A Pope of peace falls victim to a vengeful gunman
An instant before it happened, one camera's eye caught a tableau that might serve as the late 20th century's most succinct text on the metaphysics of terrorism. There, on a mellow May afternoon at St. Peter's Square, beneath the encircling Bernini columns, the most vigorously gregarious of Popes rides slowly through a sea of tourists and pilgrims. It is a rite of sweet human communion. The Pope reaches out for babies in the crowd. He gently blesses the faces that give back a radiant daze of whatever it is that they see in the mancelebrity, charisma, holiness or, at least, a huge friendliness.
But just there, floating from the left of the frame into the proceedings of history, like a shark's fin at the edge of a crowd splashing at the beach, moves a disembodied hand and its tense instrument, a blue-black pistol. It is poised there forever. And then it explodes at the Pope's white robe.
Terrorist spectacles have grown repetitious, even common place by this stage of a violent century. The global village that is the audience for such homicidal attention-getting may even be building up a sad, resigned tolerance for most of it. The world absorbs with only temporary disturbance the shocks of assassination attempts, skyjackings, long hostage melodramas and the bomb that levels the airport waiting room in the name of someone's liberation.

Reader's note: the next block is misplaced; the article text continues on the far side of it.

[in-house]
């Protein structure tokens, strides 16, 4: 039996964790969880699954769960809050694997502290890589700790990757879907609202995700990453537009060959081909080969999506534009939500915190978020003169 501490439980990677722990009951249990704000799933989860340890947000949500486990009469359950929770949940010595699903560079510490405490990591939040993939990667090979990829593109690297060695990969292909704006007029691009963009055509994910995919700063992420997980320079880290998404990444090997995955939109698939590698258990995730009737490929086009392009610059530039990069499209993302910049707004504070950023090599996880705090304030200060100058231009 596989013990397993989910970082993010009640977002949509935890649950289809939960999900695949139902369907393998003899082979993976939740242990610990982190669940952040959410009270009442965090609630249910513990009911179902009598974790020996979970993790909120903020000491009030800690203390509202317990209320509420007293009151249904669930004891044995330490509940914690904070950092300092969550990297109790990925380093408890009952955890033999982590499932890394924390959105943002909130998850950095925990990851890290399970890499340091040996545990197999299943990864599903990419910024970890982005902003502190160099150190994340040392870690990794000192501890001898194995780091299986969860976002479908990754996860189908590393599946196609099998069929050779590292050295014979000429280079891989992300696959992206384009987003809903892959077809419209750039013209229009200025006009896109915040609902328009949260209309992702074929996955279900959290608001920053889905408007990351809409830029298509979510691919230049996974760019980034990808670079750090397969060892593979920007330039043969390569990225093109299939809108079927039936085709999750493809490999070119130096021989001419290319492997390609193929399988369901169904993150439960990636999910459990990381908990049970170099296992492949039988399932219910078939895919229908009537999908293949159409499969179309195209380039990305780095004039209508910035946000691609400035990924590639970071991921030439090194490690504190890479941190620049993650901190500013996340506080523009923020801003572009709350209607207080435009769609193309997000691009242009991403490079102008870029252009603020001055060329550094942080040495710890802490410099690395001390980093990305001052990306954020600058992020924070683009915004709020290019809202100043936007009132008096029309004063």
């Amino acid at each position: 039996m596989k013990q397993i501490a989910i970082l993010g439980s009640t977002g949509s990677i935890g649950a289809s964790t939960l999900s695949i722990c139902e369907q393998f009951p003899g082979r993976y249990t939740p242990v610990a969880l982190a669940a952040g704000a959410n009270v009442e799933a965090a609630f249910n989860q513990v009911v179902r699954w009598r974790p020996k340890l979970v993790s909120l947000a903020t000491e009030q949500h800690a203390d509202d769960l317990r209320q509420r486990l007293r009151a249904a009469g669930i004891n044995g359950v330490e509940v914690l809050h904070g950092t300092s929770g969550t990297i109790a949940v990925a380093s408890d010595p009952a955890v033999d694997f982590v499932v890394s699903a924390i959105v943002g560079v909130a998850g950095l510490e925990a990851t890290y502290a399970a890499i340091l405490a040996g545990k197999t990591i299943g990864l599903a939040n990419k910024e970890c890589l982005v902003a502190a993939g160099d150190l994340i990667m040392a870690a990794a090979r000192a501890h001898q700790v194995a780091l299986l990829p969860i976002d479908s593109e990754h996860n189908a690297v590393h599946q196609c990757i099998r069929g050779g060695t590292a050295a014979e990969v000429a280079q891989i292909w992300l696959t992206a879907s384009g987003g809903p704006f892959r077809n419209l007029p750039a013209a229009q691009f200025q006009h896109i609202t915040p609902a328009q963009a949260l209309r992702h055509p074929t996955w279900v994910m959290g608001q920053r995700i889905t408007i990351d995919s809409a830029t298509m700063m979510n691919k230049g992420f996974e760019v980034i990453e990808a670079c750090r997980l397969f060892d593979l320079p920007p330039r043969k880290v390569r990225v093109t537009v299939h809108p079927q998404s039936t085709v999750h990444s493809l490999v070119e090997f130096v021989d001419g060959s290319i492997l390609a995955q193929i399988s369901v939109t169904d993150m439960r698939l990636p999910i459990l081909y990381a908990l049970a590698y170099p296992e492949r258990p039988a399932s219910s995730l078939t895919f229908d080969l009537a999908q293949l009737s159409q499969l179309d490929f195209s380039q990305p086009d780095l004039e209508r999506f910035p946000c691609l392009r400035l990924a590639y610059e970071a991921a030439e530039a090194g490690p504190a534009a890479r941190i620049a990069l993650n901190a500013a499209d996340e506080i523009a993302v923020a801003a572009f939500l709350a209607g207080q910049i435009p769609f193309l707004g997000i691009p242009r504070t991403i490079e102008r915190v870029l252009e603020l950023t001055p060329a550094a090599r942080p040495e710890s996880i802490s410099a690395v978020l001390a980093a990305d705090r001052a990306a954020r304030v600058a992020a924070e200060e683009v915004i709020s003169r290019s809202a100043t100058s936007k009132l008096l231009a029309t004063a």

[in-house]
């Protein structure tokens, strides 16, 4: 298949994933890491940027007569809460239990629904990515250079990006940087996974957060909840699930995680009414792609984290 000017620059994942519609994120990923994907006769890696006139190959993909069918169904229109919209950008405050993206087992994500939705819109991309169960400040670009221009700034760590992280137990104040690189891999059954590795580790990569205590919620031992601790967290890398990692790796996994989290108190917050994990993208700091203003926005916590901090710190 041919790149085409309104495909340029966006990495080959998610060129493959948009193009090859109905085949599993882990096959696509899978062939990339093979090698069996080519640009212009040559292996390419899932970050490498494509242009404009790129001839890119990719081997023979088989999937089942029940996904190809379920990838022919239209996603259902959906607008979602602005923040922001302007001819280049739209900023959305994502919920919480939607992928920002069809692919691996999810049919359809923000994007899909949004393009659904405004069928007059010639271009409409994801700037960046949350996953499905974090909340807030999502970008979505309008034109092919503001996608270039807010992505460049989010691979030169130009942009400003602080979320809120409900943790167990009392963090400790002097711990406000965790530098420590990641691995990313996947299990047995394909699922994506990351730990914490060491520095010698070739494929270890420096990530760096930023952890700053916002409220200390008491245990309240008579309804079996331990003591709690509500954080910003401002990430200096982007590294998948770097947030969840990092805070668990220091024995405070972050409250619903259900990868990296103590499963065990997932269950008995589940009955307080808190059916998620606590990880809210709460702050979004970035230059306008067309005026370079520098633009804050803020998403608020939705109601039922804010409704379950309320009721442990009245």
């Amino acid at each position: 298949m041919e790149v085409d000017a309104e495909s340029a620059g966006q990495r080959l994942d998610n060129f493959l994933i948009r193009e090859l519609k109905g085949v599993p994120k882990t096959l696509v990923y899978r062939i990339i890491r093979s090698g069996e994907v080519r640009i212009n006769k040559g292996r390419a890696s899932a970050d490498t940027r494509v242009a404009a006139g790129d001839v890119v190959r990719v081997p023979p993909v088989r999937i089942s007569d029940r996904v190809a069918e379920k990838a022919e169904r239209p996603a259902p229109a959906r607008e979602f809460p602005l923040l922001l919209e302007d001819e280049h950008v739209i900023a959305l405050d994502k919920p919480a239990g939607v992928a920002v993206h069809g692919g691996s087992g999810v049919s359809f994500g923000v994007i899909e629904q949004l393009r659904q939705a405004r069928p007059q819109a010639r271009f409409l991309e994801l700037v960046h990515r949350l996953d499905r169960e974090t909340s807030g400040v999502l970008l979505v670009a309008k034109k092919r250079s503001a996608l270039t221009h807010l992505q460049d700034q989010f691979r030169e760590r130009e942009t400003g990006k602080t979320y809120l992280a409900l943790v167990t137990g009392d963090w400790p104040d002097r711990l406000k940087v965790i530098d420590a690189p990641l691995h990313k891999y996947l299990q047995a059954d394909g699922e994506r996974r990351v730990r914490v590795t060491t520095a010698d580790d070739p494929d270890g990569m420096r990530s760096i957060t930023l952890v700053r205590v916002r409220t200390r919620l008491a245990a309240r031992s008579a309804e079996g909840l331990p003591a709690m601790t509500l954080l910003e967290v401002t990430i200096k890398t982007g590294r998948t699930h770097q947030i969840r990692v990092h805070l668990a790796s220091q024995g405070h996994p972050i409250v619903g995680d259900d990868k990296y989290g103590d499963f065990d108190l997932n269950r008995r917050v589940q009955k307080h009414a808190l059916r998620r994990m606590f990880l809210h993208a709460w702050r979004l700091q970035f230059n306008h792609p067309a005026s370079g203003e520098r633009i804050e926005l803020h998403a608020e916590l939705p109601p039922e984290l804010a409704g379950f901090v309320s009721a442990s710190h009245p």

But the man who shot Pope John Paul II last week carried terrorism into a new territory of outrage. It seemed to much of the world that he had shattered a taboo that even assassins should observe. Nearly everyone repeated the question that the wounded Pope himself had asked: "Why did they do it?" To shoot at politicians may have become lamentably routine, but, as Canada's Prime Minister Pierre Elliott Trudeau said: "One must wonder whether our world has become so barbaric that it is incapable of respecting the lives of God's own messengers of peace." It was hardly the first time it has happened, of course. After a militant Hindu nationalist shot down Mahatma Gandhi in 1948, George Bernard Shaw commented: "It shows how dangerous it is to be too good."
The terrorist assassin's goal is always drama and publicity; his chief professional concern is (to put it grotesquely) one of casting. So there was something tragically spectacular in Mehmet Ali Agca's choice of victim. A strike of such reptilian malice against one of the globe's few authentic moral and spiritual leaders was a fiercely pure example of terrorist logic: the act should produce a profound moral dislocation, shattering not only state law but also human sensibility. The terrorist seizes what people value most and crucifies it upside down; he aims to induce a paralysis of foreboding. Every terrorist dreams of squeezing just the right nerve in the neck of civilization, of getting the "sweet spot," of hitting it big, like Gavrilo Princip, the Bosnian student who assassinated Archduke Franz Ferdinand on the way from a ceremony in Sarajevo and brought all of Europe crashing down in 1914.
Agca hardly accomplished that. He was, on first examination, a strange specimen of indecipherable politicsradical right and radical left curving around in his brain and meeting each other going the other way. He appeared also to be what